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The Light of the Resurrection in the Peripheries of the World

An exhibit on the art and work of Fr. Costantino Ruggeri, OFM. PRESENTATION: Saturday, January 17, 11:00 am by Professor Francis Greene.

GUIDED TOURS: Friday: 8:30 pm
Saturday: 10:30 am; 12 noon; 1:30 pm; 2:30 pm ; 3:30 pm ; 4:30 pm; 6:30 pm; 8:00 pm
Sunday: 11:00 am; 12:30 pm; 2:00 pm; 3:30 pm; 5:00 pm; 7:00 pm; 8:30 pm

To view and learn more about his artwork, visit the Fr. Costantino Ruggeri website

In 1951 Costantino Ruggeri was ordained a Franciscan priest and also held the first exhibit of his paintings, beginning a long and fruitful life as a Franciscan Friar and prodigious artist who worked in many media – painting, mosaic, architectural design, stained glass and liturgical furnishings until his death in 2007. Father Costantino constantly reflected and wrote upon the nature of the creative impulse and on the intersections of art, culture and faith, leaving us an enlightening body of theoretical aesthetic theory. 

This exhibit provides a broad and perceptive overview of the exceptional artistic output of this humble and inspired Franciscan priest and artist. An examination of his art and his aesthetic theory affirm the essential relationship between Beauty and the Divine and offer insights into Pope Francis’ call and challenge to go out to the peripheries of society and culture. 


Constantino Ruggeri was born in 1925 in Adro (Brescia), a small town in the Lombardy Region. At age 13 he entered the Order of the Friars minor, where he began his religious and artistic formation.  He made his simple profession of vows in 1944, at the end of the Second World War. The year 1951 was significant, as he was ordained a priest in the Cathedral (Duomo) of Milan and exhibited his paintings for the first time.  Mario Sironi, a well-known artist, presented and hosted Fr. Ruggeri’s artwork at the San Fedele Gallery which was run by Jesuit Fathers.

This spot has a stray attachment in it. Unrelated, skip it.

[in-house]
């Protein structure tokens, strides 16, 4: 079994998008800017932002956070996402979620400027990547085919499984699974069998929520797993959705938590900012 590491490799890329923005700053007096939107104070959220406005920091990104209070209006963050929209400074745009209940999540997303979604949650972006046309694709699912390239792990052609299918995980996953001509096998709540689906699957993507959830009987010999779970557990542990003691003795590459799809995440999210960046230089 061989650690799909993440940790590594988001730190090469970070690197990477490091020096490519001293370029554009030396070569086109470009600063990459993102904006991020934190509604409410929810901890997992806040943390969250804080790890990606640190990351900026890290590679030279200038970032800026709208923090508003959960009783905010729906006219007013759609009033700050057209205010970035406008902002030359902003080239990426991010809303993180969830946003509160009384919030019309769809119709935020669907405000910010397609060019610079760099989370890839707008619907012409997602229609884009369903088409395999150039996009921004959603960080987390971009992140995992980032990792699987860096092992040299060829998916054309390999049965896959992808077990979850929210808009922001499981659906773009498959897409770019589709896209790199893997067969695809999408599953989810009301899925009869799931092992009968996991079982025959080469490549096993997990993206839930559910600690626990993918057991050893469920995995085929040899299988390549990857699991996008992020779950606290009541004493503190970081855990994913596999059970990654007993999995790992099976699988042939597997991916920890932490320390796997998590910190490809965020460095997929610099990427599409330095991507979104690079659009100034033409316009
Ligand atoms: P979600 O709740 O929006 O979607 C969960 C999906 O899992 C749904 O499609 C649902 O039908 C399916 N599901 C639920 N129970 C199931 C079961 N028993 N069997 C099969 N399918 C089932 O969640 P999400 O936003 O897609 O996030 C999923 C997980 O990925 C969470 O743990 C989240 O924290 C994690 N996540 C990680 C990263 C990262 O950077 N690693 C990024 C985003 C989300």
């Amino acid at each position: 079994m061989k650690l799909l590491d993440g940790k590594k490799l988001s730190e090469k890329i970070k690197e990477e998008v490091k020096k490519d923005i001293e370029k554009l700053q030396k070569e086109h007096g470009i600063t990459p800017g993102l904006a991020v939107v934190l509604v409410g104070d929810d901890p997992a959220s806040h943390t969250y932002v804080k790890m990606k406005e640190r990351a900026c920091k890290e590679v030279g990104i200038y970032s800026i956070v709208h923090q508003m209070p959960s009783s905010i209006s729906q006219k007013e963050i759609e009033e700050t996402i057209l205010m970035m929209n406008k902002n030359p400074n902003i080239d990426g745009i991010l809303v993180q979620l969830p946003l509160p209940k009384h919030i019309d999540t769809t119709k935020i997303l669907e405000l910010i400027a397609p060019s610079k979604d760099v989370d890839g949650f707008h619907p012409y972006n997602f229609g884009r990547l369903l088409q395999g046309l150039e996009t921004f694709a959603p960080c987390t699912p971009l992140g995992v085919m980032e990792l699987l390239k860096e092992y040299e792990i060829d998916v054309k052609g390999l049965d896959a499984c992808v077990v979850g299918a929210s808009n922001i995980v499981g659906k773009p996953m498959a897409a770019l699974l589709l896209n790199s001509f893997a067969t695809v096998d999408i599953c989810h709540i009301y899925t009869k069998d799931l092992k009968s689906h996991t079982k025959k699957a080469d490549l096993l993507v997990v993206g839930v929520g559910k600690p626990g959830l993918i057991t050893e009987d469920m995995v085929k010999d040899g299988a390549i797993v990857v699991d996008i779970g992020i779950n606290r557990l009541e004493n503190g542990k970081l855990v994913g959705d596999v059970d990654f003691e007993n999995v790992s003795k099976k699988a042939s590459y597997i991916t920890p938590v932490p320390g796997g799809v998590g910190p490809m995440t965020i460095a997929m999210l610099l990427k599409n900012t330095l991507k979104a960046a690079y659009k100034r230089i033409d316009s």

In Milan, Fr. Ruggeri interacted with such artists as Carrà, Tosi, Sironi, Fontana, Crippa, Dova, Melotti and others.  It was at this time that he began painting on a continual basis.  He developed quick gestures and used various techniques on canvas, wood, and cardboard.  He painted frescos on public buildings and on buildings that belonged to his Order, and also displayed his works in public and personal exhibits.  After a first experimental phase, his paintings became full of color and space; fluid, and flowing from the impulse of his inspiration.  For him painting was an activity of his entire life, both public and private, and therefore he left us an immense collection. 

Fr. Ruggeri was already a mature and renowned artist when he received a diploma in sculpture at the Academy of Brera in 1962.  Several architects had already asked him to create liturgical objects and furnishings, as well as stained-glass windows, for their churches. In particular, he became friends with the architects Luigi Figini and Giovanni Michelucci.  In 1954, two of his masterpieces were exhibited at the Tenth “Triennale” of Milan.  By then, his work had been displayed in many exhibits of sacred furnishings and liturgical vestments. He became part of a group - founded by Cardinal Lercaro in Bologna - that supported the renewal of sacred art.  

In 1959, he asked to be transferred from the Convent in Milan to the Convent of St. Mary of Canepanova, near Pavia.  There, until his death in 2007, he worked in an extraordinary studio located in the attic that extended over the convent, presbytery, and choir loft of the Church.  It was here that Fr. Ruggeri began his architectural projects with architect Luigi Leoni.  His church projects, where the stained glass windows were always the protagonists, were sought after in many places in Italy, Japan, Africa and the Holy Land.   He admired both Le Corbusier and Matisse and their influence became part of his creative work.  He wanted his churches to be simple, organic in their structure and in relationship with their surroundings – places of mystery, grace and poetry – always a mystical space and a coming together of all arts.  Among the many works of these years, it is worth mentioning the decoration and furnishings of the Cappella Feriale [Ferial Chapel] in the Duomo of Milan [Milan’s Cathedral] in 1986. On October 4th, 1995 he introduced the Frate Sole Foundation at the Triennale of Milan. Since 1993 the Foundation has continued to offer every four years the Frate Sole International Prize of Sacred Architecture – a prize Fr. Ruggeri created –that to date has been awarded to Ando, Siza, Meier, Pawson and Undurraga for their churches.